Trapping malware with honeypots +++ Measuring jet blast of aircraft +++ Robot tests parking deck
Trapping malware with honeypots
Hackers systematically scan the Internet for vulnerable systems with the help of self-spreading malware. On average, accessible systems are the target of an attack every three minutes whereby security loopholes are often exploited. In order to protect systems better, cyber experts study their opponents’ work. One possibility is the use of “Honeypots”. These are computers integrated into the Internet and are only there to record attempted attacks.
Researchers at the Fraunhofer Institute for Communication, Information Processing and Ergonomics FKIE evaluate these attacks and collect valuable information about the hackers’ current methods and the malware they use.
In the “HoneypotMe” project they have developed this approach further. For example, they redirect attacks on regular systems to an external analysis computer. As the attacking system is unaware of this forwarding, attacks on monitored systems can actively be made more difficult.
Fraunhofer Institute for Communication, Information Processing and Ergonomics FKIE
Fraunhoferstraße 20 | 53343 Wachtberg | www.fkie.fraunhofer.de
Contact: Jan Gassen | Phone +49 228 7354201 | email@example.com
Press: Bernhard Kleß | Phone +49 228 9435-219 | firstname.lastname@example.org
Measuring jet blast of aircraft
While aircraft are travelling across an airfield their jets produce strong airflows. Jet blasts from aircraft that are taking off can be strong enough to blow over cars. On behalf of Fraport AG researchers at the Fraunhofer Institute for Material Flow and Logistics are measuring how powerful the jet blast of new aircrafts is. Differentiated evaluations of the airflows occurring on the ground help airport operators improve traffic planning in the areas close to the terminals.
At the core of the measuring system developed for this is an ultrasonic anemometer. The portable wind measuring system allows more flexible configuration of the aircraft positions, thereby ensuring better utilization of airport capacity.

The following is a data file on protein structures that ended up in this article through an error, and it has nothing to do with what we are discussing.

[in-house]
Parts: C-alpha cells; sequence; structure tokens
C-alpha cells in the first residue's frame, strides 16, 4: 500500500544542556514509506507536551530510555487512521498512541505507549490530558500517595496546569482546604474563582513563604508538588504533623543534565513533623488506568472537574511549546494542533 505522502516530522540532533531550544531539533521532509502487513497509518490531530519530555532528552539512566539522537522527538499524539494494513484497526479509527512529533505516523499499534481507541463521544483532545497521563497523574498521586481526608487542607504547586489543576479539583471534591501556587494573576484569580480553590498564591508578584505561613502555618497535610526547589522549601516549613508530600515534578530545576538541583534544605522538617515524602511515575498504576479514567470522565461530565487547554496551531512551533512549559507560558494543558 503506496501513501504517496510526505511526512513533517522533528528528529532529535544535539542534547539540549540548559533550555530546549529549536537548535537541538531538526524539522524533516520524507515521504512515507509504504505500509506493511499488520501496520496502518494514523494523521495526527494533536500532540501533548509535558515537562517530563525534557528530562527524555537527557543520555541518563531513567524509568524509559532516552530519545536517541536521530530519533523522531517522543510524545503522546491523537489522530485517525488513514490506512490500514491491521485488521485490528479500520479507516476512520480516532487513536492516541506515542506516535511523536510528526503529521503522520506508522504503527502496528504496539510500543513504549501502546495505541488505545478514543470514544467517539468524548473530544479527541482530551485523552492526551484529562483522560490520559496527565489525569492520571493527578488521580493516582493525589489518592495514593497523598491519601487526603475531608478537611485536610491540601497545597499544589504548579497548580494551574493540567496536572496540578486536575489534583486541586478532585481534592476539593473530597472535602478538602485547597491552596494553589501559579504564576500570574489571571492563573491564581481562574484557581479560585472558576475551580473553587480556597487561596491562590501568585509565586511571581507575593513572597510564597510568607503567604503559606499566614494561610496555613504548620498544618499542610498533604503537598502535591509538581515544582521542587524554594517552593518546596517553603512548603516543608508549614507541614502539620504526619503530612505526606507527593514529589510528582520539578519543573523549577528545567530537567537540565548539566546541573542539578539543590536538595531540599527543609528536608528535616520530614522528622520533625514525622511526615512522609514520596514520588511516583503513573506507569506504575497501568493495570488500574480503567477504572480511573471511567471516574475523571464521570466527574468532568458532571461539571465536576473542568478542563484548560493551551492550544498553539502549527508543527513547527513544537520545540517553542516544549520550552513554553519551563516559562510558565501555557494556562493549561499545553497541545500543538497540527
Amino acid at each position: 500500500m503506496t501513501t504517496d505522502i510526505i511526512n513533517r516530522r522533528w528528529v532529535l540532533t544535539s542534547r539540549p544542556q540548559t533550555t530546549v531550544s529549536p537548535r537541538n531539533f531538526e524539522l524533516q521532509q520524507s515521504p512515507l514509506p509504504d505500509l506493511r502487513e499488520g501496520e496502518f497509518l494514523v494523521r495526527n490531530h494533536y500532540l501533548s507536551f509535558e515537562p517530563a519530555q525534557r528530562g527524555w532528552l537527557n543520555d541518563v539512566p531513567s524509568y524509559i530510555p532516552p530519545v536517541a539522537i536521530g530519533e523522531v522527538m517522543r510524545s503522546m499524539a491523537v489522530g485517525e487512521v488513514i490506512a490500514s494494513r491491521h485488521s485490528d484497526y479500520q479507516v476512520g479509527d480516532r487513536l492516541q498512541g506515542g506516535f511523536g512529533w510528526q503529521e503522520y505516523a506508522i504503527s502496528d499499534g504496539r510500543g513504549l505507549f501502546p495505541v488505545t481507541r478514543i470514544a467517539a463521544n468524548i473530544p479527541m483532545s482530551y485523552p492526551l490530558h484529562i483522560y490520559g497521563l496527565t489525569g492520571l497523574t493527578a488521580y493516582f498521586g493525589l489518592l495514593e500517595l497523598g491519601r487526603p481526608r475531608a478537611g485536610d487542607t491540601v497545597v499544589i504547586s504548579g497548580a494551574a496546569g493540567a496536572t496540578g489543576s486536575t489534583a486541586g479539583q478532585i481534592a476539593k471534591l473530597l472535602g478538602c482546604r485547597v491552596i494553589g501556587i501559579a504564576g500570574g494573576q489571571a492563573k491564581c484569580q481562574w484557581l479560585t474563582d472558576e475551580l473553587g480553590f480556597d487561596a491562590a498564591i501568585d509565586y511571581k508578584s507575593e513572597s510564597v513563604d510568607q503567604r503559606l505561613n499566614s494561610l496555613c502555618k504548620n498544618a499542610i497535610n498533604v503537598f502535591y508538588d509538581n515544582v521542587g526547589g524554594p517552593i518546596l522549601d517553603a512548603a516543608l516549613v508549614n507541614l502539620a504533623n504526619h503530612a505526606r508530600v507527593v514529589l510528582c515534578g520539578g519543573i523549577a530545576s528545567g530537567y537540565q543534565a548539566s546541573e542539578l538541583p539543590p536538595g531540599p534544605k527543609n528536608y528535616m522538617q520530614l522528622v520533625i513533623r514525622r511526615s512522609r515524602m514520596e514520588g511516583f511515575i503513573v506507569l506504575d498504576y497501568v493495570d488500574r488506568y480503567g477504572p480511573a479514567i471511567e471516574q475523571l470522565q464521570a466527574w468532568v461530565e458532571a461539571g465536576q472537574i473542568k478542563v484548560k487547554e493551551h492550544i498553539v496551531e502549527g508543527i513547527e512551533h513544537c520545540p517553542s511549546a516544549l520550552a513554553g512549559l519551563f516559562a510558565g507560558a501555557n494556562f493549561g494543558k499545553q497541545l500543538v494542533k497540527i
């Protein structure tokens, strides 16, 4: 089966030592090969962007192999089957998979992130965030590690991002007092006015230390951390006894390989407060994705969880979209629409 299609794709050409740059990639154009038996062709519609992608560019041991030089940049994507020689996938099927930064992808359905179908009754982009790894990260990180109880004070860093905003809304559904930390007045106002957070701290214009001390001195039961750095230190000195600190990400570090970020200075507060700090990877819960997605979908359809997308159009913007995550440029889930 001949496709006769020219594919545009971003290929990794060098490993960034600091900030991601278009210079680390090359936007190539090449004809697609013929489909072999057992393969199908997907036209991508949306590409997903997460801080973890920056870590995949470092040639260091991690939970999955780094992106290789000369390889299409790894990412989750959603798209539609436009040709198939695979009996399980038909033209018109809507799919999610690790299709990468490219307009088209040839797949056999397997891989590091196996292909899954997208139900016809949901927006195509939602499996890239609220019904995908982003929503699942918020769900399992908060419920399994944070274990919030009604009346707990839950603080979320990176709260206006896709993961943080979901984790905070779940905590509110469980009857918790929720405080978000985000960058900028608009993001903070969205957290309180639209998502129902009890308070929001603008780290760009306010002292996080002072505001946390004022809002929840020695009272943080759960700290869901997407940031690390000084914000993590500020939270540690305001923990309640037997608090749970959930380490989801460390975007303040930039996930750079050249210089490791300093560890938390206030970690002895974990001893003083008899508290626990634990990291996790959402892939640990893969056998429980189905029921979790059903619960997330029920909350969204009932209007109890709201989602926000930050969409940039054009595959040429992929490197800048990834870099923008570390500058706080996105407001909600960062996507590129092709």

Fraunhofer Institute for Material Flow and Logistics IML
Joseph-von-Fraunhofer-Str. 2-4 | 44227 Dortmund | www.iml.fraunhofer.de
Contact: Dr.-Ing. Heinrich Frye | Phone +49 69 690-56781 | email@example.com
Press: Bettina von Janczewski | Phone +49 231 9743-193 | firstname.lastname@example.org
Robot tests parking deck
The automatically driven BetoScan® scanner system inspects the concrete surfaces of parking garages, bridges and industrial floors. The comprehensive diagnosis helps architects, business owners and building companies to detect damage early and to come up with a realistic renovation plan. Researchers at the Fraunhofer Institute for Non-Destructive Testing IZFP have developed these robot platforms together with partners.
The system, which is fitted with non-destructive test sensors, rapid and cost-effectively examines several hundred square meters of parking surfaces per day. One person operates the BetoScan®. The result of the examination can be supplemented with other data, plans and images. Vivid graphics provide building experts with a good basis for renovation decisions. The project has been sponsored by the Federal Ministry of Economics and Technology BMWi. BetoScan® will be shown from January 14 to 19 at the fair trade BAU 2013 in Munich (Hall C2, Stand 135).
Fraunhofer Institute for Nondestructive Testing IZFP
Campus E3 1 | 66123 Saarbrücken | www.izfp.fraunhofer.de
Contact: Dr. Jochen Kurz | Phone +49 681 9302-3880 | email@example.com
Press: Sabine Burbes | Phone +49 681 9302-3869 | firstname.lastname@example.org